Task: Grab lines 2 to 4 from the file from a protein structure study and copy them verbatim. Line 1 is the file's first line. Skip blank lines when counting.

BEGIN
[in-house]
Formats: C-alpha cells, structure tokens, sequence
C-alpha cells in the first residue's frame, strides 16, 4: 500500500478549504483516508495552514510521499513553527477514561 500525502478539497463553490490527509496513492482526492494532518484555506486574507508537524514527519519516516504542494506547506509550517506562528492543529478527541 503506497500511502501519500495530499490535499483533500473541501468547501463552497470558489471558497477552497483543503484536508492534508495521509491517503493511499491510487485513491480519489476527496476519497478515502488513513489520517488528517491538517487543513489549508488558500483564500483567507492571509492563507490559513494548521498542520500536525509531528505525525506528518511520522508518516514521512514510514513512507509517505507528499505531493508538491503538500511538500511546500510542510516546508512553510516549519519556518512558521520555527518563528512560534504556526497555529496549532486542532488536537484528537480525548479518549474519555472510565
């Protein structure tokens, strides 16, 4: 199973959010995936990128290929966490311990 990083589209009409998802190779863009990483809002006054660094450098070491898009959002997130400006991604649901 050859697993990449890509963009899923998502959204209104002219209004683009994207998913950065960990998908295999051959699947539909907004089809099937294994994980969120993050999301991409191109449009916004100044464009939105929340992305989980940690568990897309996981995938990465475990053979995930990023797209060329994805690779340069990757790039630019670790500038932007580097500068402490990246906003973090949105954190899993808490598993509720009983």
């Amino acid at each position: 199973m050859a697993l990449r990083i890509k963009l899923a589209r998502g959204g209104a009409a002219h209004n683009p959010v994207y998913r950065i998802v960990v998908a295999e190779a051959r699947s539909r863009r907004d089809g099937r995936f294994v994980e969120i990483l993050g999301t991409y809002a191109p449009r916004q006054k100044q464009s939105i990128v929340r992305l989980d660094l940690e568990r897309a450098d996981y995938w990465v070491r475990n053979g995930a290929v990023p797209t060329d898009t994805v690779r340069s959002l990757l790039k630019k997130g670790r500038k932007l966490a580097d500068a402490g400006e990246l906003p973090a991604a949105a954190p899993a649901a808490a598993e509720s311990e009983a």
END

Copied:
Formats: C-alpha cells, structure tokens, sequence
C-alpha cells in the first residue's frame, strides 16, 4: 500500500478549504483516508495552514510521499513553527477514561 500525502478539497463553490490527509496513492482526492494532518484555506486574507508537524514527519519516516504542494506547506509550517506562528492543529478527541 503506497500511502501519500495530499490535499483533500473541501468547501463552497470558489471558497477552497483543503484536508492534508495521509491517503493511499491510487485513491480519489476527496476519497478515502488513513489520517488528517491538517487543513489549508488558500483564500483567507492571509492563507490559513494548521498542520500536525509531528505525525506528518511520522508518516514521512514510514513512507509517505507528499505531493508538491503538500511538500511546500510542510516546508512553510516549519519556518512558521520555527518563528512560534504556526497555529496549532486542532488536537484528537480525548479518549474519555472510565
């Protein structure tokens, strides 16, 4: 199973959010995936990128290929966490311990 990083589209009409998802190779863009990483809002006054660094450098070491898009959002997130400006991604649901 050859697993990449890509963009899923998502959204209104002219209004683009994207998913950065960990998908295999051959699947539909907004089809099937294994994980969120993050999301991409191109449009916004100044464009939105929340992305989980940690568990897309996981995938990465475990053979995930990023797209060329994805690779340069990757790039630019670790500038932007580097500068402490990246906003973090949105954190899993808490598993509720009983």